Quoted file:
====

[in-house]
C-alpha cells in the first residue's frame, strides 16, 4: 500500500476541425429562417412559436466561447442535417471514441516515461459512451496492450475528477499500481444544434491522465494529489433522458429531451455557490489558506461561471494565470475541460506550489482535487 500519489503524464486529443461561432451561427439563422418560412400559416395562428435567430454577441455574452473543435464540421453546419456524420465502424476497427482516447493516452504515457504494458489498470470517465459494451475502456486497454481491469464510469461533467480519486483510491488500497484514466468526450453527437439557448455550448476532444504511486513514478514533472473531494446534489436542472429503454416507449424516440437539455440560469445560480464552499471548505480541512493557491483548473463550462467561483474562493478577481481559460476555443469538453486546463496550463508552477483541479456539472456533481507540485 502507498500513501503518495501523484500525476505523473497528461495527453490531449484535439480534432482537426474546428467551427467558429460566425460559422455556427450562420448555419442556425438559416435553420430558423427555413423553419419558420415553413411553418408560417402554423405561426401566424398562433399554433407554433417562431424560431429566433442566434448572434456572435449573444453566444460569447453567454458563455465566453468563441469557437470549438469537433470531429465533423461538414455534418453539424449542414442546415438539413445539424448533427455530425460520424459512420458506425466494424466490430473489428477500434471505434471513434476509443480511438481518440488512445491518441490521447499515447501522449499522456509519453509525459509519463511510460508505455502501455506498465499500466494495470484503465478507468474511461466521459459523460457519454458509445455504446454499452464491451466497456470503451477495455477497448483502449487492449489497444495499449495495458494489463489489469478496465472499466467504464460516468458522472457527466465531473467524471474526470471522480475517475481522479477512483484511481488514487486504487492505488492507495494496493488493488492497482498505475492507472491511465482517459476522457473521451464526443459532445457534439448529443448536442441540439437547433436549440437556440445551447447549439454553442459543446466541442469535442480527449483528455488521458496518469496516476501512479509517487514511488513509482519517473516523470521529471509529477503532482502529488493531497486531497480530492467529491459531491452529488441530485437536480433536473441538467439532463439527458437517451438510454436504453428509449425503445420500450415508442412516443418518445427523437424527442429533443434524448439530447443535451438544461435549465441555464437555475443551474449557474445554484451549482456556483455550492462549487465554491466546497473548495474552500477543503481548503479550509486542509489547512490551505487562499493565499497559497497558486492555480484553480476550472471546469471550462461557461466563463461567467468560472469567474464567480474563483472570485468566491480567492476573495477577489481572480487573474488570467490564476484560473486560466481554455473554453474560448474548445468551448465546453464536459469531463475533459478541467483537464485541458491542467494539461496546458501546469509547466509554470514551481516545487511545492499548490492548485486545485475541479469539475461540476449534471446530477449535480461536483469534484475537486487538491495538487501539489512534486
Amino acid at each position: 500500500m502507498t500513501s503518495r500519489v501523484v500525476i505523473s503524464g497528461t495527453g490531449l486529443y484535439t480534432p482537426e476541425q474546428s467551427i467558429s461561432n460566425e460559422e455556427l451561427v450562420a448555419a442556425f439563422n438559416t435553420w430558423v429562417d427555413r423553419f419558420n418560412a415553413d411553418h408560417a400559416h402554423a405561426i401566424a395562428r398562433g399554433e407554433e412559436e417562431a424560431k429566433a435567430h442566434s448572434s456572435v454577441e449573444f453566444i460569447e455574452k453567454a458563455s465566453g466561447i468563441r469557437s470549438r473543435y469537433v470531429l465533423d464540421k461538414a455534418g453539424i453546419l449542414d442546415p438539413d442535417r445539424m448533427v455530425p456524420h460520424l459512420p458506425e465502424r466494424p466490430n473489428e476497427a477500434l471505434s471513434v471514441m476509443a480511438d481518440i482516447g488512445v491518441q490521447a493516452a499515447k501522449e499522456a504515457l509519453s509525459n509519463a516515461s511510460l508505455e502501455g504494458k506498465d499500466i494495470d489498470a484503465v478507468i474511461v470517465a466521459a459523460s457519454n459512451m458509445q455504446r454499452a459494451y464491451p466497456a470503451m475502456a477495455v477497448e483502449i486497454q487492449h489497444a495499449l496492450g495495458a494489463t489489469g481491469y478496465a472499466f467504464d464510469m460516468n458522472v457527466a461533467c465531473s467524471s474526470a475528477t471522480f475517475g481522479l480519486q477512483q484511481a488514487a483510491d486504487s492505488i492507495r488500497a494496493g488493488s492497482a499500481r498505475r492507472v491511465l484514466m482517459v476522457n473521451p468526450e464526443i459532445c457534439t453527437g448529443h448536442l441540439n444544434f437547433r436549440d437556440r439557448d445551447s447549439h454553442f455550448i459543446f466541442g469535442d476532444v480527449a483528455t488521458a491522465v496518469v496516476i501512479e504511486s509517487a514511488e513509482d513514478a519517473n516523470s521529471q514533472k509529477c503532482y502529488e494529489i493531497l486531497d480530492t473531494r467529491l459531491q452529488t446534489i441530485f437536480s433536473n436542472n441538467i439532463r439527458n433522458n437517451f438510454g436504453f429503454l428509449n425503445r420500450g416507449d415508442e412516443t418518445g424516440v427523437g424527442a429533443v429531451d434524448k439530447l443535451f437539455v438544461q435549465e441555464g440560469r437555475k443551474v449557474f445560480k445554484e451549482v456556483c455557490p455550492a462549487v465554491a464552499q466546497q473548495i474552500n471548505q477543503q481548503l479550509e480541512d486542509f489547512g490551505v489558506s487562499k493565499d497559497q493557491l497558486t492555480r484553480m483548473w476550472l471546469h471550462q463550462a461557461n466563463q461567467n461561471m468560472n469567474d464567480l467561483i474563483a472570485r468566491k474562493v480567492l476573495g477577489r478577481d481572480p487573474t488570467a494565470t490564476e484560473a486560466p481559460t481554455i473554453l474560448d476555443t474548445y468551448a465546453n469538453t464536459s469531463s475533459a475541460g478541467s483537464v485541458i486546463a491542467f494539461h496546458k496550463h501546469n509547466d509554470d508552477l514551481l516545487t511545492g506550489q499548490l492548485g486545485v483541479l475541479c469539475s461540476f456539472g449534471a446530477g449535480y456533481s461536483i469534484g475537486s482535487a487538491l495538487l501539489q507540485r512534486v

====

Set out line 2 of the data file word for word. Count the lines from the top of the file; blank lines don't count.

C-alpha cells in the first residue's frame, strides 16, 4: 500500500476541425429562417412559436466561447442535417471514441516515461459512451496492450475528477499500481444544434491522465494529489433522458429531451455557490489558506461561471494565470475541460506550489482535487 500519489503524464486529443461561432451561427439563422418560412400559416395562428435567430454577441455574452473543435464540421453546419456524420465502424476497427482516447493516452504515457504494458489498470470517465459494451475502456486497454481491469464510469461533467480519486483510491488500497484514466468526450453527437439557448455550448476532444504511486513514478514533472473531494446534489436542472429503454416507449424516440437539455440560469445560480464552499471548505480541512493557491483548473463550462467561483474562493478577481481559460476555443469538453486546463496550463508552477483541479456539472456533481507540485 502507498500513501503518495501523484500525476505523473497528461495527453490531449484535439480534432482537426474546428467551427467558429460566425460559422455556427450562420448555419442556425438559416435553420430558423427555413423553419419558420415553413411553418408560417402554423405561426401566424398562433399554433407554433417562431424560431429566433442566434448572434456572435449573444453566444460569447453567454458563455465566453468563441469557437470549438469537433470531429465533423461538414455534418453539424449542414442546415438539413445539424448533427455530425460520424459512420458506425466494424466490430473489428477500434471505434471513434476509443480511438481518440488512445491518441490521447499515447501522449499522456509519453509525459509519463511510460508505455502501455506498465499500466494495470484503465478507468474511461466521459459523460457519454458509445455504446454499452464491451466497456470503451477495455477497448483502449487492449489497444495499449495495458494489463489489469478496465472499466467504464460516468458522472457527466465531473467524471474526470471522480475517475481522479477512483484511481488514487486504487492505488492507495494496493488493488492497482498505475492507472491511465482517459476522457473521451464526443459532445457534439448529443448536442441540439437547433436549440437556440445551447447549439454553442459543446466541442469535442480527449483528455488521458496518469496516476501512479509517487514511488513509482519517473516523470521529471509529477503532482502529488493531497486531497480530492467529491459531491452529488441530485437536480433536473441538467439532463439527458437517451438510454436504453428509449425503445420500450415508442412516443418518445427523437424527442429533443434524448439530447443535451438544461435549465441555464437555475443551474449557474445554484451549482456556483455550492462549487465554491466546497473548495474552500477543503481548503479550509486542509489547512490551505487562499493565499497559497497558486492555480484553480476550472471546469471550462461557461466563463461567467468560472469567474464567480474563483472570485468566491480567492476573495477577489481572480487573474488570467490564476484560473486560466481554455473554453474560448474548445468551448465546453464536459469531463475533459478541467483537464485541458491542467494539461496546458501546469509547466509554470514551481516545487511545492499548490492548485486545485475541479469539475461540476449534471446530477449535480461536483469534484475537486487538491495538487501539489512534486